Earlier in this filing with the OEB Mr. Winters disclosed the project name was Cornerstone, it involved four phases, and the CIS was the final phase. He said: “Phase 4 involves a CIS to replace the customized, legacy CSS built on discontinued platforms, to simplify interactions for customers and to drive efficiency and effectiveness through innovation and service delivery transformation.”

It is questionable whether the new customer billing system has simplified any issues or interactions for Hydro One’s customers; instead it has caused nothing but frustration, and raised the issue of “energy poverty” for many more people suddenly faced with electricity bills out of proportion to their actual consumption.  The Ombudsman’s office has received almost 10,000 complaints—about 1% of all of Hydro One’s customers.  I would bet Hydro One quietly admitted their mistakes in thousands of cases, and rectified the problems before they reached the Ombudsman’s office.

Despite the promises, execution of this billing system change was a complete disaster and the SVP, Mike Winters, touted by Hydro One as a winner of the “KITE3 award in late 2012, was moved to the position of SVP, Engineering, at Hydro One—he is now with Rogers Communications.

A couple of other laughable quotes from the 2012 Annual Report and MD&A related to the CIS include these two bon mots:

            “Since this system directly impacts our end customers, stringent test exit criteria must be met        prior to placing it into production.”

“With the design phase complete, the CIS Project is currently in the system integration phase.       Internal controls have been documented and will be tested for adequacy and effectiveness with     any remediation effort to be completed prior to the go-live date in 2013.”

As we all know, the “go-live date” occurred in 2013 and Hydro One customers have felt its effects for almost two years.  It apparently wasn’t enough for ratepayers to be hit with rising electricity costs so the biggest LDC in the province, Hydro One, also decided to stick us with a messed up billing system.  No doubt the OEB will grant Hydro One an approval to increase their rates for the cost overruns of the CIS meaning ratepayers will be paying even higher delivery rates in the not too distant future.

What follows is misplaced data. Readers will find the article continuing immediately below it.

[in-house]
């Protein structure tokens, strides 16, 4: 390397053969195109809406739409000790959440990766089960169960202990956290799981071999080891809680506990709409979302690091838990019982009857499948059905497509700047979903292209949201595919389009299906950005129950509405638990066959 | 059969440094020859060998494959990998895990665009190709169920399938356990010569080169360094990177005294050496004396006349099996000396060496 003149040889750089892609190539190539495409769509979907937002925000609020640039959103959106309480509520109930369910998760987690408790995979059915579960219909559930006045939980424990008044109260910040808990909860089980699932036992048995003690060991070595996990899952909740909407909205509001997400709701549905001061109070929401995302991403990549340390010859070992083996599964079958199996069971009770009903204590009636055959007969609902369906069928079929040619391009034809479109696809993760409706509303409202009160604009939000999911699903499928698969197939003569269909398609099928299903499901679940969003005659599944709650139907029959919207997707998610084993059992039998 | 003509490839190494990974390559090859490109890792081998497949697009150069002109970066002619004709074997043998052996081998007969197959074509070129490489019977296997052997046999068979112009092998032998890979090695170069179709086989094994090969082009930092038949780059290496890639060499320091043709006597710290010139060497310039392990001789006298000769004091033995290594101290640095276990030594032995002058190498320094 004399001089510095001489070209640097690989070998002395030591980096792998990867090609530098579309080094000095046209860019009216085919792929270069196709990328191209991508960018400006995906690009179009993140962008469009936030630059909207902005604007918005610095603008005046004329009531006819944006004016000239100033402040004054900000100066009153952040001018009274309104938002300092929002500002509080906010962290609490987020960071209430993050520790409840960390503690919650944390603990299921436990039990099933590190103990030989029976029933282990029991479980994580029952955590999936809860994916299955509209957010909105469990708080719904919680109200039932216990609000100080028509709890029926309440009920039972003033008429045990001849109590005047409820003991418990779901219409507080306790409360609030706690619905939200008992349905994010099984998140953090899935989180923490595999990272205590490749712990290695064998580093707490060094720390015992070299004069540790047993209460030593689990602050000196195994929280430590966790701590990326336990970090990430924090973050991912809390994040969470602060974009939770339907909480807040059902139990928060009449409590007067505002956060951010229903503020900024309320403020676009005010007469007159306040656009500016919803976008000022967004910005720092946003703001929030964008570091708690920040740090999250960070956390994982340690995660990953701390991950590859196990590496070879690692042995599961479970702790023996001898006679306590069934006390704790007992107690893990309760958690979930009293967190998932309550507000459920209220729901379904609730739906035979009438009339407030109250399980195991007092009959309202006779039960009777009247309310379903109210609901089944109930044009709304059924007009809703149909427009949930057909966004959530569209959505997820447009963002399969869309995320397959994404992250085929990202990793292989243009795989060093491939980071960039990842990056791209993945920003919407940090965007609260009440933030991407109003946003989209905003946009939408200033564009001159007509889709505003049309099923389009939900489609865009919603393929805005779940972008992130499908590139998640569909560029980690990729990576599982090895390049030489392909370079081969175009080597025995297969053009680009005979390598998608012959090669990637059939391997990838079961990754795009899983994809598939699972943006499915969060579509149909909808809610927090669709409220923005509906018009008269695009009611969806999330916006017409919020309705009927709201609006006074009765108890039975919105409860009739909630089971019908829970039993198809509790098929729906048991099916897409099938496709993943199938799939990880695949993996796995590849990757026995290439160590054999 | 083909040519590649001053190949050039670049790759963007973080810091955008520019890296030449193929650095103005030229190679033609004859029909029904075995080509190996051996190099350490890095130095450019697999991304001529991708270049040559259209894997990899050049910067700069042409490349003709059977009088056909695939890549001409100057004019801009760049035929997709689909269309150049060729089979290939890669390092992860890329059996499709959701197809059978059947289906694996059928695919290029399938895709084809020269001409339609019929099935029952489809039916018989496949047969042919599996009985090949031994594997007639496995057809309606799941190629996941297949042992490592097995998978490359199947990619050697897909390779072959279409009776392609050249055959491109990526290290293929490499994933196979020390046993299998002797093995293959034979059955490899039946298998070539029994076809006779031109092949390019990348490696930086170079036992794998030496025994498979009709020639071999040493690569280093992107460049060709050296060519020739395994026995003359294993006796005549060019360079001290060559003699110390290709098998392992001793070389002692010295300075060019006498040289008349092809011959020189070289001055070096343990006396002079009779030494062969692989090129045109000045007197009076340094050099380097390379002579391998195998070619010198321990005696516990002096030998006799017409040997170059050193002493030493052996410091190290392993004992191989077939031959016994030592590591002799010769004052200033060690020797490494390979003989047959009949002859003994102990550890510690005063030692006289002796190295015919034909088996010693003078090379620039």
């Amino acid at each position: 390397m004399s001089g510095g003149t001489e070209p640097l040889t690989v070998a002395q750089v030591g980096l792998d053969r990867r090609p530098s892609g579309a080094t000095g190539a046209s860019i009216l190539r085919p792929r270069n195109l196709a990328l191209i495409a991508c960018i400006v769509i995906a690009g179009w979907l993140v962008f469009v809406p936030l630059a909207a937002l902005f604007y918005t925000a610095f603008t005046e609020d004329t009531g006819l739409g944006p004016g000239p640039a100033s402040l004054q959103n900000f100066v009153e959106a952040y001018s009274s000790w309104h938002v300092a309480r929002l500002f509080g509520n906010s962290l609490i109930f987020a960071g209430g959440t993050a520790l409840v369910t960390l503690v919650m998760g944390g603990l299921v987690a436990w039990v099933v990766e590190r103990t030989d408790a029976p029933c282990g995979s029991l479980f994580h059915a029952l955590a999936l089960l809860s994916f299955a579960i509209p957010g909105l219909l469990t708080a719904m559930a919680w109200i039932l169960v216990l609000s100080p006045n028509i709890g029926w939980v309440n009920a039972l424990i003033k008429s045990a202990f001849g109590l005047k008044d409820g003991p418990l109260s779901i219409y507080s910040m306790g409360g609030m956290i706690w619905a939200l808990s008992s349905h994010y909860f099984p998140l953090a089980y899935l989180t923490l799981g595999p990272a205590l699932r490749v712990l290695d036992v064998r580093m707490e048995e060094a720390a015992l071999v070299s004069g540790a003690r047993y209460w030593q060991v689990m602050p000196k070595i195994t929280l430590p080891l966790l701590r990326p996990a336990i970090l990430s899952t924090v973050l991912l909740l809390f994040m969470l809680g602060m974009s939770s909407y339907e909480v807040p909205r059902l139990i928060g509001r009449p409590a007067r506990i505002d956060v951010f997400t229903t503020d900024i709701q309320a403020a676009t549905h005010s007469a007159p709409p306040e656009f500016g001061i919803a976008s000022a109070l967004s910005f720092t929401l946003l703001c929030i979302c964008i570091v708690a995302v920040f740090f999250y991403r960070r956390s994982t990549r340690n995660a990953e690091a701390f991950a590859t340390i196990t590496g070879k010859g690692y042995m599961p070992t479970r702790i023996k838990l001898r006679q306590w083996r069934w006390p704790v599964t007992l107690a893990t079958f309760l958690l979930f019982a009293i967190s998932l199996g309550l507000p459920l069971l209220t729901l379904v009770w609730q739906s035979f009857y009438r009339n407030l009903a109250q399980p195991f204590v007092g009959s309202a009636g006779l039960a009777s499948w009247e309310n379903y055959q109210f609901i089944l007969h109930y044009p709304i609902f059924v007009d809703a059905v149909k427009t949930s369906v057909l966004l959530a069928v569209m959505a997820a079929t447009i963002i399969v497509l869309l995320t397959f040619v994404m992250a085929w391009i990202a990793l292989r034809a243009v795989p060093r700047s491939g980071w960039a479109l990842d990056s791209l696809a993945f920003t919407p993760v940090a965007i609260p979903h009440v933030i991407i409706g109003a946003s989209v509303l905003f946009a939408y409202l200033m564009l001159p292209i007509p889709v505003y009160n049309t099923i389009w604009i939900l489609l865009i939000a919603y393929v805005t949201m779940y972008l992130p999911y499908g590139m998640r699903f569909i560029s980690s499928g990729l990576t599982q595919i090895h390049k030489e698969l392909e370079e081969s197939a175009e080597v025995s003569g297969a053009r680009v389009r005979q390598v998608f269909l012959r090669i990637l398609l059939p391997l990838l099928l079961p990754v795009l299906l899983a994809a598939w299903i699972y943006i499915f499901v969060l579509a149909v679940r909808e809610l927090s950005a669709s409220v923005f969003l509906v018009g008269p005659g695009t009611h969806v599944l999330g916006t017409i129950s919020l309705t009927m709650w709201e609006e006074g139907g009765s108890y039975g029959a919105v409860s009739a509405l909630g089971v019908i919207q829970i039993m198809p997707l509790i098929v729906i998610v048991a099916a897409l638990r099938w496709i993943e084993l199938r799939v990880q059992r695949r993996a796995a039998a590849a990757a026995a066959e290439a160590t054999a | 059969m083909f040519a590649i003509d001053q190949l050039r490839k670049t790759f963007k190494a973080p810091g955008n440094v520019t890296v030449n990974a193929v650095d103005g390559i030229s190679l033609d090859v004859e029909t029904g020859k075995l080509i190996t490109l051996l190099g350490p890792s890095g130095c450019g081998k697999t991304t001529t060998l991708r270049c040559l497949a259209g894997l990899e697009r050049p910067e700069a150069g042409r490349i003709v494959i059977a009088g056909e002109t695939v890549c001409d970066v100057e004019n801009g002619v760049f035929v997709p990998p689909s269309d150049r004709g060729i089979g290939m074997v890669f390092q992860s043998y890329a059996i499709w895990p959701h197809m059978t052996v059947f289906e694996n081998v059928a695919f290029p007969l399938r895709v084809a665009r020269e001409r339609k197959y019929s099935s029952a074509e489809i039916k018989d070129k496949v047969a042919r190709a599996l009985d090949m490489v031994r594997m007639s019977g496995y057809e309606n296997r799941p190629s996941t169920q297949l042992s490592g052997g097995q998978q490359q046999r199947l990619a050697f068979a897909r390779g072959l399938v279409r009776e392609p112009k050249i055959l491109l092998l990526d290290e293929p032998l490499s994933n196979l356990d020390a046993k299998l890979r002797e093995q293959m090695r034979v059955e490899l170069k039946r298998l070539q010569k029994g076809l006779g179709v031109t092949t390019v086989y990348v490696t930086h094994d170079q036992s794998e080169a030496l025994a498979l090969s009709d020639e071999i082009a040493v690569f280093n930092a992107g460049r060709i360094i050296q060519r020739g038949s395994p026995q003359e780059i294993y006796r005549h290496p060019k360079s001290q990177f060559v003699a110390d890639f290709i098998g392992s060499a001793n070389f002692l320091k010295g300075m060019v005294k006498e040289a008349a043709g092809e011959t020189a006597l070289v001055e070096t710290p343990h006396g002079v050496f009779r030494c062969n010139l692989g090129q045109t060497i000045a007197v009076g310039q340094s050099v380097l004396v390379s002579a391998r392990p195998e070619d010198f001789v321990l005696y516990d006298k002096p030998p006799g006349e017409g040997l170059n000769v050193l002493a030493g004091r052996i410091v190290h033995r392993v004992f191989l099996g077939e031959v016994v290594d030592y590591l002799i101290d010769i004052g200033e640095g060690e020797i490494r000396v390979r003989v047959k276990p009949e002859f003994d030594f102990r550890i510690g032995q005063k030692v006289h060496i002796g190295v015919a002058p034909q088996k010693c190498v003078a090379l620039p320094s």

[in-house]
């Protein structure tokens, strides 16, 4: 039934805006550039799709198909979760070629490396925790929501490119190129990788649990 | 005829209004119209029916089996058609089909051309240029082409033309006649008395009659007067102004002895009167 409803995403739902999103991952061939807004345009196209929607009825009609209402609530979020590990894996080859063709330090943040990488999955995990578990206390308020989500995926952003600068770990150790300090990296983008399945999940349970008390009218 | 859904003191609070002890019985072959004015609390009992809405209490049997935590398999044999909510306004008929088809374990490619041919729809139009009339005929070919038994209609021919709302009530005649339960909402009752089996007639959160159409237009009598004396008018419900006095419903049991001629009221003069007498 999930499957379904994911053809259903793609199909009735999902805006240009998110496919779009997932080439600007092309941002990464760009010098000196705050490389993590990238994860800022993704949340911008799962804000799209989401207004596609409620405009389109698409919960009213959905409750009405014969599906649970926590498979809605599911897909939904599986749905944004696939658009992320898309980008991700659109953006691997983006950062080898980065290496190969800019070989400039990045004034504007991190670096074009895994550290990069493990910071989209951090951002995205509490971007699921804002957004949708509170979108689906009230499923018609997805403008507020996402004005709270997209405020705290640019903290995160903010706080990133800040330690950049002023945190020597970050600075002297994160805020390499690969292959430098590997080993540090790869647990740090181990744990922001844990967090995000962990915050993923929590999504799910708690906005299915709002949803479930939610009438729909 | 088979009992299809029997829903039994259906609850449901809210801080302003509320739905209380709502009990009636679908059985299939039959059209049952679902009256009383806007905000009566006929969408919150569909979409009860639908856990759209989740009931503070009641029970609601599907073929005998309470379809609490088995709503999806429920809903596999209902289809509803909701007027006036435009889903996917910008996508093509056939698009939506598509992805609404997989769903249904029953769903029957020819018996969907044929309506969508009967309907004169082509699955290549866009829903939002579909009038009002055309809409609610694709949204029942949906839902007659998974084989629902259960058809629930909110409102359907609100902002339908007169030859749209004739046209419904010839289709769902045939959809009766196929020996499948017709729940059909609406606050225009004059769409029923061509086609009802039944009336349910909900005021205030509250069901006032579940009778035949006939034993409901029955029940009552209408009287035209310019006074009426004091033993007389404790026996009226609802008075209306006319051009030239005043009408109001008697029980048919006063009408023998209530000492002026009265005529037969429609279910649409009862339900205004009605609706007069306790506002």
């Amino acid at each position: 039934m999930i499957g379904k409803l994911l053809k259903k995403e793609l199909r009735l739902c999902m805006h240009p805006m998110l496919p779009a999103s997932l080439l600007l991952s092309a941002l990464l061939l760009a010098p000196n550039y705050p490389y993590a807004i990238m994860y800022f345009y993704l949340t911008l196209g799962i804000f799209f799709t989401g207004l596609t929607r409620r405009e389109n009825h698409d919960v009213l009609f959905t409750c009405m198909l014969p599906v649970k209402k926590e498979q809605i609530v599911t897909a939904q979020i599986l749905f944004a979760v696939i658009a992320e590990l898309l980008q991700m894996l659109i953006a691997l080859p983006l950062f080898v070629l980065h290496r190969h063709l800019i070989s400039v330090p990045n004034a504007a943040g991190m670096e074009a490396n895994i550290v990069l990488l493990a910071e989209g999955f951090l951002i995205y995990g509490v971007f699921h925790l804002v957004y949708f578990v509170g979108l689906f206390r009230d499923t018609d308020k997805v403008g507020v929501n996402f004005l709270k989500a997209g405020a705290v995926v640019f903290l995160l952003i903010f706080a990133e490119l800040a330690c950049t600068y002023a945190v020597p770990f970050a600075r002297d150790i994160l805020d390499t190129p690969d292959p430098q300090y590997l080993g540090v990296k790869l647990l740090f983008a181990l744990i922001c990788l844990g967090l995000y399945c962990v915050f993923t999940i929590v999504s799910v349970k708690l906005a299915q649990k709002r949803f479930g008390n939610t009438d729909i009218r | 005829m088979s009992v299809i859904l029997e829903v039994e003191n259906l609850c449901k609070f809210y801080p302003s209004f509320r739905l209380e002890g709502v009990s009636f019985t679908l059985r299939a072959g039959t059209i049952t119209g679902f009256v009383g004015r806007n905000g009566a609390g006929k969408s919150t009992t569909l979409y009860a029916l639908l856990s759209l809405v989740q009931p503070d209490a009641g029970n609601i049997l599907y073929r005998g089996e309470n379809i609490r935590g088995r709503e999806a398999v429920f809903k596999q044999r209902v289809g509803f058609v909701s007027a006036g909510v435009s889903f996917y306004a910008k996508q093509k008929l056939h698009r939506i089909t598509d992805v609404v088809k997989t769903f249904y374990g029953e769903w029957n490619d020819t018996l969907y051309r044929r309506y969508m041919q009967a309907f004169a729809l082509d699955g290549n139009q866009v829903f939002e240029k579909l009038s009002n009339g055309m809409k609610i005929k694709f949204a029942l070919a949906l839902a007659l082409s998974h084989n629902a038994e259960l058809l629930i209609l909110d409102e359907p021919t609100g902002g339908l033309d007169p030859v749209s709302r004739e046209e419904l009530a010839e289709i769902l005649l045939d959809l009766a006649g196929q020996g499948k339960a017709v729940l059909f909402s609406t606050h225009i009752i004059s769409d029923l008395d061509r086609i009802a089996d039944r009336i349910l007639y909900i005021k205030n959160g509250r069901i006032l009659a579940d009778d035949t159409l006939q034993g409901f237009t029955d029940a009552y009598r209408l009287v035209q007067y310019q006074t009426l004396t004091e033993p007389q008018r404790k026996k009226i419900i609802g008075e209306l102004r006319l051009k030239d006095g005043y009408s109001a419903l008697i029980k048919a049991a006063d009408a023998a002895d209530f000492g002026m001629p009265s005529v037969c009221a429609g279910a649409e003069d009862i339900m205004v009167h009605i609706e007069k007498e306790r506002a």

(C) Parker Gallant, March 4, 2015

1. Bad debts increased $30 million from 2013 representing an 83% increase in one year.

2. Salary disclosed on the 2013 Sunshine list was $422,067

3. “Winters was selected for Hydro One’s leadership in solving business problems by leveraging technology and business process improvements in today’s challenging North American utility environment.”

The views expressed are those of the author and do not necessarily represent Wind Concerns Ontario policy.

Comments

John Vincent
Reply

Don’t forget, this whole “smart meter” debacle was fostered on Hydro One by the government at the break up of Ontario Hydro. The Market Design Committee (of which I was a participant) of the late 90’s stipulated the use of a meter to give hours of use billing. The technology hadn’t been developed at that time. Since the MDC charged the new Hydro One with passing on the bills of all electricty producers in Ontario, plus their own transmission charges. They had to have technology developed to account for hours of use electrcity. The technology hasn’t been good, as we know. However, it’s government mandate that it be there, not Hydro One’s.
MDC viewed hours of use metering as a means to promote electricity conservation. I doubt that has been the case.